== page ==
Cogeneration specialist ENER-G has launched a new service to ensure that UK CHP users don’t miss out on thousands of pounds worth of financial incentives.
The new service manages compliance and certification for the Combined Heat and Power Quality Assurance programme (CHPQA), which is required as qualification for a raft of government incentives, particularly exemption from Climate Change Levy (CCL).
The new certification service launches as latest data shows that almost one in six UK CHP customers are failing to register for CHPQA and hence losing substantial financial benefits.
“On a small 200kW CHP system, failure to gain CHPQA certification would mean missing out on more than £10,000 per year in CCL relief, while a 2MW system would qualify for payments of approximately £100,000 per annum,” explained Heather Foster, Corporate Account Manager for ENER-G Combined Power.
She added: “CCL relief is available to CHP operators for energy consumed on-site. CHPQA registration is also the route to other tax benefits such as qualification for Enhanced Capital Allowances; preferential treatment in the EU Emissions Trading Scheme; exemption from business rates and exemption from the Carbon Price Support Levy.”
In addition, those energy efficient users that are maximising the heat output from their CHP for on-site consumption, but require additional top-up heat from boilers, also have the facility to ‘extend the envelope’ and claim additional CCL relief on the additional gas consumed in that process. ENER-G can also advise on that separate claims process.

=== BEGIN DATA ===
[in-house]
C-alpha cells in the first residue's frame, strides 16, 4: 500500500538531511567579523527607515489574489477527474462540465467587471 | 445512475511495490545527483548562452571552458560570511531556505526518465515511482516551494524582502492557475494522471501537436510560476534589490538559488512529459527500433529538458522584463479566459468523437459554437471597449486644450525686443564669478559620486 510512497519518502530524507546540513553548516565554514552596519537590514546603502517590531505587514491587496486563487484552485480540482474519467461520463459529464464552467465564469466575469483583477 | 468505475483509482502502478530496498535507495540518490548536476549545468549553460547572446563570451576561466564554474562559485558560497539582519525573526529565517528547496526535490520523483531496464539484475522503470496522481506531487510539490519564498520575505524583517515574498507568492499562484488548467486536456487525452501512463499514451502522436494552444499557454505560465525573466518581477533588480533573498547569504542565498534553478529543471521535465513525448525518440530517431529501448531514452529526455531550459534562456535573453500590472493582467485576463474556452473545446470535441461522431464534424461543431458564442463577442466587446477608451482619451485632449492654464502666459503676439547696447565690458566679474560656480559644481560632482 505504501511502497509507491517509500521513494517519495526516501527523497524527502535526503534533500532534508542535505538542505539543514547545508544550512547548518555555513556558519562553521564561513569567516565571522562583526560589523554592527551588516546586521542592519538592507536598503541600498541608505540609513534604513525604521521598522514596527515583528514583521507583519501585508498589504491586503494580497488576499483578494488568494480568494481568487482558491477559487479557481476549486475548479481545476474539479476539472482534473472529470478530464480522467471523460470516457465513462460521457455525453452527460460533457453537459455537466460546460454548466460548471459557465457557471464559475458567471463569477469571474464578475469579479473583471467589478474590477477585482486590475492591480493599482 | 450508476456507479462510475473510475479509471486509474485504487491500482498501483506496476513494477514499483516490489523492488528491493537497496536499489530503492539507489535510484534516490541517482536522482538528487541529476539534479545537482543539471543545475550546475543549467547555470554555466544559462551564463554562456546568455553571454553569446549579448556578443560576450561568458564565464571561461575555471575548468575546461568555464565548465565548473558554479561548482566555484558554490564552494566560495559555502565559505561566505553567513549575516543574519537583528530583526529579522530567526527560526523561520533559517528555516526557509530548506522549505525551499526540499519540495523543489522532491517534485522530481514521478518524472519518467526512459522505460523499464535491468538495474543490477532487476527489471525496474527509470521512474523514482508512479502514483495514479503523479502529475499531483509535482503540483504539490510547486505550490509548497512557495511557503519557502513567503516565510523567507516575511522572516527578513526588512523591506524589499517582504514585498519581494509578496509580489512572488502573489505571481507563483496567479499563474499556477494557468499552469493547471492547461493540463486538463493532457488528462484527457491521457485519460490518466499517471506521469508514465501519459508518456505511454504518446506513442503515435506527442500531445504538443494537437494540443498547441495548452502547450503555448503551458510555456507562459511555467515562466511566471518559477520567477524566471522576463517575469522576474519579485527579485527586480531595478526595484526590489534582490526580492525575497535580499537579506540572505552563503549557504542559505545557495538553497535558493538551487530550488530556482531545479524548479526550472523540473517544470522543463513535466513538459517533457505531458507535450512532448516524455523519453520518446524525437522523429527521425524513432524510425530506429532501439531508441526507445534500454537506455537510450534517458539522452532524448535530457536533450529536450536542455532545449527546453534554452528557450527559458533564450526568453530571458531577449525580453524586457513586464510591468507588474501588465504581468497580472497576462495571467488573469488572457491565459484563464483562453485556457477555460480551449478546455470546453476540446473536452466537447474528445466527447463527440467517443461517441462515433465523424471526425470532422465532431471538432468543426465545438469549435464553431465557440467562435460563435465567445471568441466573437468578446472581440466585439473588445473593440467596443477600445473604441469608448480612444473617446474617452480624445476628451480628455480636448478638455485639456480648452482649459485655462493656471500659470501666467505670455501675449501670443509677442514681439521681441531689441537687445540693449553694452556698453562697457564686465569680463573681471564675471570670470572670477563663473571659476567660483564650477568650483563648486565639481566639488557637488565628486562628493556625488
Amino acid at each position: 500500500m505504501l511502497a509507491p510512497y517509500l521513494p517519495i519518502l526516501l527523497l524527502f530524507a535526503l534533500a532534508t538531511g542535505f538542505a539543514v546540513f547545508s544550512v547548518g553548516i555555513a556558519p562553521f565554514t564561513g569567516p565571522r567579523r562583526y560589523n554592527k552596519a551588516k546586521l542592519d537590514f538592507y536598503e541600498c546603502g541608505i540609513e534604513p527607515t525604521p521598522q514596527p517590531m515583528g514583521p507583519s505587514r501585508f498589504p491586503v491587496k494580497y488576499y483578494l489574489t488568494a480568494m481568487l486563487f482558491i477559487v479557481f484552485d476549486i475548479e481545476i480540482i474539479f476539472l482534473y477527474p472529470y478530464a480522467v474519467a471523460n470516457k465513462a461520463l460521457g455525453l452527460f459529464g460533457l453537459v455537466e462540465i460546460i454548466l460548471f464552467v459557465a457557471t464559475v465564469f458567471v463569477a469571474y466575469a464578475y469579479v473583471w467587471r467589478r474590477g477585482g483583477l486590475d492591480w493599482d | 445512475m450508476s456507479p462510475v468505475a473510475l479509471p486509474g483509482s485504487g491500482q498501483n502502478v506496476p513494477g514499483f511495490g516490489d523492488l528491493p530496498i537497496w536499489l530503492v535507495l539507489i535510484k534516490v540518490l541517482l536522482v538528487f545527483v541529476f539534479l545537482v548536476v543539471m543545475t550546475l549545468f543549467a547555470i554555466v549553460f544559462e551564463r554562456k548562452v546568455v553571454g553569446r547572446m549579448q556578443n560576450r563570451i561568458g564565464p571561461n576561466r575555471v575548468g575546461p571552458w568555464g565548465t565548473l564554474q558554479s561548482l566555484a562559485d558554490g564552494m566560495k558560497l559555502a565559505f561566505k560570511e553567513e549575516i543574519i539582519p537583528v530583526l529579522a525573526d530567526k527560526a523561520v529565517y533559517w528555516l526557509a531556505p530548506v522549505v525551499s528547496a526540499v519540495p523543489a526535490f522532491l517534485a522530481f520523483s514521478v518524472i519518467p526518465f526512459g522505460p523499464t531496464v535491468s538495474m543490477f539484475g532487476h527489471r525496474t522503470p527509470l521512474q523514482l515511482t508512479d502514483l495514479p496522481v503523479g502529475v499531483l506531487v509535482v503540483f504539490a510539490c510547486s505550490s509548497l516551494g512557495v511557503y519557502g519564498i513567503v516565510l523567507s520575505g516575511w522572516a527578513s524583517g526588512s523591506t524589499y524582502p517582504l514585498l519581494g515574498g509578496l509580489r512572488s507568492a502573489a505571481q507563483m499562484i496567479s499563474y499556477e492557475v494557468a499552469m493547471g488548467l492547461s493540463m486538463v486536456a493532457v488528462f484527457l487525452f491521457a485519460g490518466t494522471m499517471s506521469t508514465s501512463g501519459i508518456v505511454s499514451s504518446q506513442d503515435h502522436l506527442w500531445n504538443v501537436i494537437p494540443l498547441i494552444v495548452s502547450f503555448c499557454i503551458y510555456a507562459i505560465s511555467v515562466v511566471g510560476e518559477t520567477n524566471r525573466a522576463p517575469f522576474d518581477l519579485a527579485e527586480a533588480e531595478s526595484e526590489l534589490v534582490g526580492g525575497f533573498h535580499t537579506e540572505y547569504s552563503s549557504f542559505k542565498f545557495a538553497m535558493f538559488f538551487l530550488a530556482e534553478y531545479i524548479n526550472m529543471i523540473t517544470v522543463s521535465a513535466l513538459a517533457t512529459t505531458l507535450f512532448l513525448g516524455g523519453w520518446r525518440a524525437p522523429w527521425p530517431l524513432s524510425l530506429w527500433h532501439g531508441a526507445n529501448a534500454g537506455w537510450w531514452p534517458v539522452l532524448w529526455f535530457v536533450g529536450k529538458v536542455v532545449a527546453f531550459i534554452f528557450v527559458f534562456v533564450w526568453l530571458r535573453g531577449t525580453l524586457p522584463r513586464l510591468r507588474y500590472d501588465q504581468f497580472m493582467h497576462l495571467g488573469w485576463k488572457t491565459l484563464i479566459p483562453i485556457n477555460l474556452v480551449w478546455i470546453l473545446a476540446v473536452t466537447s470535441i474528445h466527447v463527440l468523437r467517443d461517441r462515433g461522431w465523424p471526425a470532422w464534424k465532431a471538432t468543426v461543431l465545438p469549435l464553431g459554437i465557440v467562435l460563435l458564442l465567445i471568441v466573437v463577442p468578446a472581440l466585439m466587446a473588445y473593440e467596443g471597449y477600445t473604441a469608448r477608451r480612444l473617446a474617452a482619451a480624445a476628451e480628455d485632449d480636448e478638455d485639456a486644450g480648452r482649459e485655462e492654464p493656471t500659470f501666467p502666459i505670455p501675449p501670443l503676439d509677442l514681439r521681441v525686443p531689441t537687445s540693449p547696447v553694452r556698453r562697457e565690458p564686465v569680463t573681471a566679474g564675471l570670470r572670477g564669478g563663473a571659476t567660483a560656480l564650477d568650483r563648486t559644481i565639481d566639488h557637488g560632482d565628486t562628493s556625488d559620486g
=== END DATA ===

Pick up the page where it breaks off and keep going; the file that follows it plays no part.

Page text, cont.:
CHPQA provides a methodology for assessing energy efficiency and environmental performance of CHP systems and determines whether a site is classed as ‘good quality’ CHP.
As part of the new service, ENER-G takes care of all aspects of a CHP scheme’s initial registration and annual certification process – managing performance and monitoring requirements and completing the paperwork through the CHPQA and Department of Energy and Climate Change (DECC) to enable customers to gain CCL relief and other financial benefits. In addition, by analysing usage and efficiency of the system, opportunities for optimising technical performance may be identified to ensure maximum efficiency.
Heather Foster added: “To achieve ‘good quality’ certification, schemes must achieve or exceed a Quality Index (QI) rating of 100, and power efficiency performance of greater than 20%, which are also designed to meet the requirements of the European CHP Directive. Our analysis determines these ratings by examining data for fuel used, power generated and heat supplied. Failure to achieve the threshold results in a scaling back of the fuel and/or electricity that will qualify for tax benefits.”